Friday, March 25, 2011

Ballota nigra - Black Horehound, Phew!

Ballota nigra - Black Horehound, also called Marrubium nigrum, Black Stinking Horehound, Stinking Roger and Fetid Hoarhound. 

Black Horehound is native to the Mediterranean region and to central Asia, and can be found throughout Europe and the Eastern United States.  The name Ballota comes from the greek ballo (to throw away or get rid of), because of the strong offensive odor of the plant.  Nigrais  Latin for "black"  This plant should not be confused with White Horehound, which acts differently.

Black Horehound is a strong smelling perennial, the entire plant has an offensive odor and the leaves emit an unpleasant smell when bruised, smelling like stale perspiration.

Black Horehound is an excellent remedy for settling nausea and vomiting when the cause comes from the nervous system rather than the stomach.  It can be used for motion sickness, or nausea and vomiting due to nervousness.  It has a reputation as a normalizer of menstrual function and also as a mild expectorant, and is thought to be mildly sedative and antispasmodic and is occasionally taken for arthritis and gout.  It was also believed to be a cure for rabies in ancient herbals, and was recommended to be eaten with salt to "cure the bites of mad dogs."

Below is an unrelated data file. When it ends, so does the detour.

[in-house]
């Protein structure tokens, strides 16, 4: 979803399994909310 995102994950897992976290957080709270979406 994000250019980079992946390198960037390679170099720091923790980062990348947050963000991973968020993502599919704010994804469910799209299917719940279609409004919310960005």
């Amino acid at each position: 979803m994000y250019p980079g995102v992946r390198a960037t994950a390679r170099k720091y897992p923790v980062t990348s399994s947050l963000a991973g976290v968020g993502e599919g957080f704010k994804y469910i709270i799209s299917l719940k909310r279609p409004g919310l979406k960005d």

The fresh herb is sometimes used to make a syrup.  The herb should be gathered just as it begins to bloom.  Black horehound is traditionally used as a tea or tincture.  Approximately two teaspoons of the leaves are added to one cup of hot water and allowed to steep for 10 to 15 minutes.  One cup is drunk three times per day.  Black horehound is rarely used alone, and is frequently combined with chamomile, meadowsweet, peppermint or ginger for relief of nausea.

Ballota nigra possesses a woody and fibrous root. The leaves are arranged in pairs on the stem, each pair being at right angles to the pair it succeeds. They are stalked, with margins coarsely serrate and dull green in color.  Its flowers are arranged in dense whorls at the axils of  the leaves and are reddish-purple in color.  It will freely self-sow and can grow up to 3 feet in height.

It is a hardy plant and flowers from June to October. The flowers are hermaphrodite (have both male and female organs) and are pollinated by Bees. The plant will grow in moist, well-drained, nutritionally poor soil and can grow in sun or shade. 

Sow seed in spring or autumn in a indoors. The seed usually germinates in 3 - 6 weeks. Prick out the seedlings into individual pots when they are large enough to handle and plant them out into their permanent positions in the summer or following autumn. 

University of Wisconsin - Stevens Point, Freckmann Herbarium:
 Plants for a Future:

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